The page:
26. The method of claim 17 wherein the first worst-case delay includes a time to transmit the input signals on an electrical channel connecting the input circuits to the logic circuit.
27. The method of claim 17 wherein input circuit includes a filter and wherein the first worst-case delay includes a filter rise time.
28. The method of claim 17 wherein the second worst-case delay includes a time to transmit the output signals on an electrical channel connecting the logic circuit to the output circuit.
29. The method of claim 17 wherein the safety state is an output determined by a user.
30. The method of claim 17 wherein the input circuits transmit the input signals to logic circuitry after a first average delay and the logic circuitry transmits the output signals to the output circuit after a second average delay, and the output circuit transmits the output signal to an actuator after a third average delay;
wherein the predetermined time limit is greater than a sum of the first, second, and third average delays.
Description
CROSS-REFERENCE TO RELATED APPLICATIONS

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STATEMENT REGARDING FEDERALLY SPONSORED RESEARCH OR DEVELOPMENT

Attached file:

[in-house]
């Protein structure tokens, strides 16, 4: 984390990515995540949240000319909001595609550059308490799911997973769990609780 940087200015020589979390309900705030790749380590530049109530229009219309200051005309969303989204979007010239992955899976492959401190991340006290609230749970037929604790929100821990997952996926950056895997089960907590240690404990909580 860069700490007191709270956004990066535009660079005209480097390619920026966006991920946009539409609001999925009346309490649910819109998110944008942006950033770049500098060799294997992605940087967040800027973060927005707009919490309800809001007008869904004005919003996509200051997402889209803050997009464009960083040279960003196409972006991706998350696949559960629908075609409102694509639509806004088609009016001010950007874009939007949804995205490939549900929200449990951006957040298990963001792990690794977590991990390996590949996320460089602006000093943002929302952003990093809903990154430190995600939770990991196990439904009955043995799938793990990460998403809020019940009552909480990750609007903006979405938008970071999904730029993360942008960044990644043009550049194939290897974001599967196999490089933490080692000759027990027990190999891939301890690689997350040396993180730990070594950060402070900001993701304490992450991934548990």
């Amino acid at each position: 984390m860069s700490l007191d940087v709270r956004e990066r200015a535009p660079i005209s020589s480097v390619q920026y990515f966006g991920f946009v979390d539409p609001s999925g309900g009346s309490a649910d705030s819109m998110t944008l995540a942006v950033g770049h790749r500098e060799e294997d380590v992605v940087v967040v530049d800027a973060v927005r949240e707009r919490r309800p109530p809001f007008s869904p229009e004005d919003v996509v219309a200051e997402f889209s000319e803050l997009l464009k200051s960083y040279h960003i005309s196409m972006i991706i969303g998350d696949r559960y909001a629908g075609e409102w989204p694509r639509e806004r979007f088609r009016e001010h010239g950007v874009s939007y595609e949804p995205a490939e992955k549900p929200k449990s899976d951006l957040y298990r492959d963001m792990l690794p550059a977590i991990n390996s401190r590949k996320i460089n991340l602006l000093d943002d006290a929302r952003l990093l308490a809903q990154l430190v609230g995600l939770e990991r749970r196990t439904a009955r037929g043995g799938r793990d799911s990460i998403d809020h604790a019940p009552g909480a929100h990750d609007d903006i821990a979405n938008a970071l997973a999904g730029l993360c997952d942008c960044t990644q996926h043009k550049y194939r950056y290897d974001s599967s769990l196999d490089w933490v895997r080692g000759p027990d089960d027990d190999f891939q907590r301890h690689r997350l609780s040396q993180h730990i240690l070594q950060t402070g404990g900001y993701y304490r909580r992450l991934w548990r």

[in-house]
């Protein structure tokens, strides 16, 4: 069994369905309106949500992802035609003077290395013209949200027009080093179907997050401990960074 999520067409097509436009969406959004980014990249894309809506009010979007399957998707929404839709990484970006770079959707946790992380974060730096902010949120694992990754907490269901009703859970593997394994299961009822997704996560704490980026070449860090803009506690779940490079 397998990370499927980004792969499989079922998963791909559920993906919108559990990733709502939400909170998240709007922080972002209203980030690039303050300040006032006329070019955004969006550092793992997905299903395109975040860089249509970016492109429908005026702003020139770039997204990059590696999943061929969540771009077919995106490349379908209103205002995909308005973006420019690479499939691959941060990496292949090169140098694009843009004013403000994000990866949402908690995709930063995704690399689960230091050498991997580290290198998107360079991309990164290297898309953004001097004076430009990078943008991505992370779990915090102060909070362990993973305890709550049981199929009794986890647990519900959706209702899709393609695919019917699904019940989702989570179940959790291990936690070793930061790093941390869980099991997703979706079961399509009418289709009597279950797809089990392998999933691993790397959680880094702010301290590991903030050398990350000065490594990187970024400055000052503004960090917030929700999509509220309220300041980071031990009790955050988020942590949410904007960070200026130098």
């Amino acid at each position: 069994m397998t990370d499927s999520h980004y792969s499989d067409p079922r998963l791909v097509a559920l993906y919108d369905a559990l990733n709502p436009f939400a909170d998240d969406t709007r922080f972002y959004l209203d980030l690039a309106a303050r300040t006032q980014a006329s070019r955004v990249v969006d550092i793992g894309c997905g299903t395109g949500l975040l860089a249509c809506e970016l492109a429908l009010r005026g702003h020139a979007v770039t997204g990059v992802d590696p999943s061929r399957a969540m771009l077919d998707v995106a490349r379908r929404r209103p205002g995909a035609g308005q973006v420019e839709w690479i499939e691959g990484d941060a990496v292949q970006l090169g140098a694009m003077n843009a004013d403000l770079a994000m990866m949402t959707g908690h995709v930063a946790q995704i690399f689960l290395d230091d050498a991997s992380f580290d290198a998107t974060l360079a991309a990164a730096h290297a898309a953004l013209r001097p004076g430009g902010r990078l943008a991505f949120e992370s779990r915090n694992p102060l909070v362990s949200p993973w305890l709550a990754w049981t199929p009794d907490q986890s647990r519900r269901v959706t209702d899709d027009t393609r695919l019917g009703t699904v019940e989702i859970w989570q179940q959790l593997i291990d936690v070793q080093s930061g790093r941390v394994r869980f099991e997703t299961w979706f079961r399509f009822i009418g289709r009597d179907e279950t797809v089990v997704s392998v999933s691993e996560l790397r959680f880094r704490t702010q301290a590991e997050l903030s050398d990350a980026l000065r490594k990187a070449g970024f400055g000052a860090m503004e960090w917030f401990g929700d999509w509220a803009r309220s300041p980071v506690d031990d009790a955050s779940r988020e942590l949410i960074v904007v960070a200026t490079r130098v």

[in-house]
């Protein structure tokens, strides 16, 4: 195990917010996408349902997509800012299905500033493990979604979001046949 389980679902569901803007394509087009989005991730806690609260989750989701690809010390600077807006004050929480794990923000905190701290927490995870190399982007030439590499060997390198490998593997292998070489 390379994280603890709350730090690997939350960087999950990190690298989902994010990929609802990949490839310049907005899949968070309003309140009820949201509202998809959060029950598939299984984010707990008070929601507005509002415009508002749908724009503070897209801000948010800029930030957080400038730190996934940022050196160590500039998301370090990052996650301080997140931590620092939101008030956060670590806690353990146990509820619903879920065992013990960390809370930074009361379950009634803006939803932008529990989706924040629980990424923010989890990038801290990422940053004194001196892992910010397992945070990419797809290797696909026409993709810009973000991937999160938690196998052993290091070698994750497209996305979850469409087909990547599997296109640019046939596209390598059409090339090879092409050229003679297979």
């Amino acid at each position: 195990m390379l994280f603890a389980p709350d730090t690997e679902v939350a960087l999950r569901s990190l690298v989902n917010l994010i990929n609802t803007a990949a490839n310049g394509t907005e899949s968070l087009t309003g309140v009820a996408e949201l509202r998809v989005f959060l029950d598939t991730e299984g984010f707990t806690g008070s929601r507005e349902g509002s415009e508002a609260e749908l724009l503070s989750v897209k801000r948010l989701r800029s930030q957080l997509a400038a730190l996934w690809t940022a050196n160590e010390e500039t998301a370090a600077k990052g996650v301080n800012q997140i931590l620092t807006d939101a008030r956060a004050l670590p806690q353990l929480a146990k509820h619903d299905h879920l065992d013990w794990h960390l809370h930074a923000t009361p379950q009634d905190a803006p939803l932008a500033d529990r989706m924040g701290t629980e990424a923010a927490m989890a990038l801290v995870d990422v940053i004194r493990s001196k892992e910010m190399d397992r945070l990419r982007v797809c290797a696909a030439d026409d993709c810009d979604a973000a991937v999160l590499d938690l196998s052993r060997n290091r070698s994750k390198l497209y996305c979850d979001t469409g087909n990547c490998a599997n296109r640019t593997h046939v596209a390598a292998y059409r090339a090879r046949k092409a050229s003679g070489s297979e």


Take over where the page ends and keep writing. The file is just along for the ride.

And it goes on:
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BACKGROUND OF THE INVENTION

The present invention relates to industrial controllers used for real-time control of industrial processes, and in particular to “high reliability” or “safety” industrial controllers appropriate for use in devices or with devices intended to protect human life and health.

Industrial controllers are special-purpose computers used in controlling industrial processes. Under the direction of a stored, controlled program, an industrial controller examines a series of inputs reflecting the status of the controlled process and changes a series of outputs controlling the industrial process. The inputs and outputs may be binary, that is, on or off, or analog, providing a value within a substantially continuous range. The inputs may be obtained from sensors attached to the controlled process, and the outputs may be signals to actuators on the controlled process.

“Safety systems” are systems intended to ensure the safety of humans working in the environment of an industrial process. Such systems may include the electronics associated with emergency-stop buttons, light curtains, and other machine lockouts. Traditionally, safety systems have been implemented by a set of redundant circuits separate from the industrial control system used to control the industrial process with which the safety system is associated. Such safety systems have been “hardwired” from switches and relays including specialized “safety relays” which provide comparison of redundant signals and internal checking of fault conditions such as welded or stuck contacts.

Hard-wired safety systems using duplicate wiring have proven cumbersome in practice, in part because of the difficulty of installing and connecting hardwired components and duplicate sets of wiring, particularly in complex control applications, and in part because of the difficulty of troubleshooting and maintaining a hard-wired system whose logic can be changed only by re-wiring.